UH Hilo history professor to speak at NHERC
Date: Wednesday, February 7, 2007
Contact: Alyson Kakugawa-Leong, (808) 974-7642
For Immediate Release
Dr. Jonathan Dresner, an assistant professor of history at the University of Hawaii at Hilo, will speak at UH Hilo’s North Hawai`i Education & Research Center (NHERC) in Honoka`a on Monday, February 19 at 6:30 pm. His presentation, “Hometown Ties: How Hawai`i Japanese Stayed Connected to Japan Before World War II,” is sponsored by the Osher Lifelong Learning Institute (OLLI) at NHERC. The talk is free and open to the public.
Dresner’s doctoral and subsequent research is focused on the international labor emigration from rural Meiji-era (1868 – 1912) Japan, including migration to Hawai`i. He will discuss Japanese migration to and from Hawai`i as a two-way process. Like most labor migrations, many Japanese plantation workers in the late 1800s and early 1900s went home to Japan. Those who stayed kept close ties to their hometowns with visits both ways, marriages, letters and newspapers. There were also financial ties: in addition to being an export market for sake, Hawai'i Japanese sent money back to their families and hometowns right up to the eve of WWII, money that made a difference to the poor rural communities of their birth.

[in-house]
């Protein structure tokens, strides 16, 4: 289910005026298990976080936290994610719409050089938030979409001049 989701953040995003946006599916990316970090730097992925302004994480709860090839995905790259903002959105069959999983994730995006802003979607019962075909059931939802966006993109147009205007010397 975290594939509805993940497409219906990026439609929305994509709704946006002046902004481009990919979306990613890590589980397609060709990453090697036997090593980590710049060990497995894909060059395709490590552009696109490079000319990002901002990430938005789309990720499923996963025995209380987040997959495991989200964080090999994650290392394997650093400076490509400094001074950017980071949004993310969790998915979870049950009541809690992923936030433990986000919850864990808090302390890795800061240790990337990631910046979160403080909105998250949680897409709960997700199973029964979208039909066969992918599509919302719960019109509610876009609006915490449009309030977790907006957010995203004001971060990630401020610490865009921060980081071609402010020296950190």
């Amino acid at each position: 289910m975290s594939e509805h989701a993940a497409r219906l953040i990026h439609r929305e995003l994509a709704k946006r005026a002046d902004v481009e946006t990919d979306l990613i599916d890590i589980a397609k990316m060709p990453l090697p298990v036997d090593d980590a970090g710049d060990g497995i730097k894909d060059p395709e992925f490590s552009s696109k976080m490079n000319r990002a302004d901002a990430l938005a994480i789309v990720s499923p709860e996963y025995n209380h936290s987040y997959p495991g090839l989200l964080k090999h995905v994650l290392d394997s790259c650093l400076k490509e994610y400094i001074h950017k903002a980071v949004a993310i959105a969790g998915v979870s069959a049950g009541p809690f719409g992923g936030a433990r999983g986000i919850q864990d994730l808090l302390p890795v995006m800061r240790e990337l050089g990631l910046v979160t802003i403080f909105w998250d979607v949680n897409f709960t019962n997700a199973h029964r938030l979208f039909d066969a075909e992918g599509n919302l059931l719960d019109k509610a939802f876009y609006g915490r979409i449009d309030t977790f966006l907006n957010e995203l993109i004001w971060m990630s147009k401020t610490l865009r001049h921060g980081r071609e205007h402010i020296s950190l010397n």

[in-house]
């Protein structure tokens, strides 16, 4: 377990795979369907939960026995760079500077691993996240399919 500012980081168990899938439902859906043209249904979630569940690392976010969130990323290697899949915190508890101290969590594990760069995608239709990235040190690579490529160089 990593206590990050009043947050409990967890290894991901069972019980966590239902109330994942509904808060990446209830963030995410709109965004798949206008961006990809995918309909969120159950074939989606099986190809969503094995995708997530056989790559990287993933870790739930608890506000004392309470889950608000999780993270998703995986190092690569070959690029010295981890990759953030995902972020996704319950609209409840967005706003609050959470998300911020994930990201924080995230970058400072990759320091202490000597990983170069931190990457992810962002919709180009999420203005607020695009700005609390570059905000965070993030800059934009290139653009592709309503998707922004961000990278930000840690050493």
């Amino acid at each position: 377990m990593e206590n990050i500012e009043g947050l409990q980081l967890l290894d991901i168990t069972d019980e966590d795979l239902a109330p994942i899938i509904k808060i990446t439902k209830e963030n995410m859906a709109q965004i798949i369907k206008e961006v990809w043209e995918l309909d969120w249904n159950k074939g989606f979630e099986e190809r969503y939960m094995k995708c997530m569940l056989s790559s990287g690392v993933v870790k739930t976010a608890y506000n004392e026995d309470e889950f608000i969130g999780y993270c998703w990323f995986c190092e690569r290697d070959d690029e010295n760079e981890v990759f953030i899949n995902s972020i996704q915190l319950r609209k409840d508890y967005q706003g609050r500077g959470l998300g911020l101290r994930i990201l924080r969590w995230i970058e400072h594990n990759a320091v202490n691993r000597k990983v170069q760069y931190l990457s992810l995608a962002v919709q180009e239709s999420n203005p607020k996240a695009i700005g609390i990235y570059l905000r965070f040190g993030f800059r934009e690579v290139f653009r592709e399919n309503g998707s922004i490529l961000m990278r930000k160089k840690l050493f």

Dresner is the first speaker this spring in a monthly series sponsored by the OLLI program at NHERC. For more information, contact Bill Kunstman at (808) 775-8890 or email at email@example.com.
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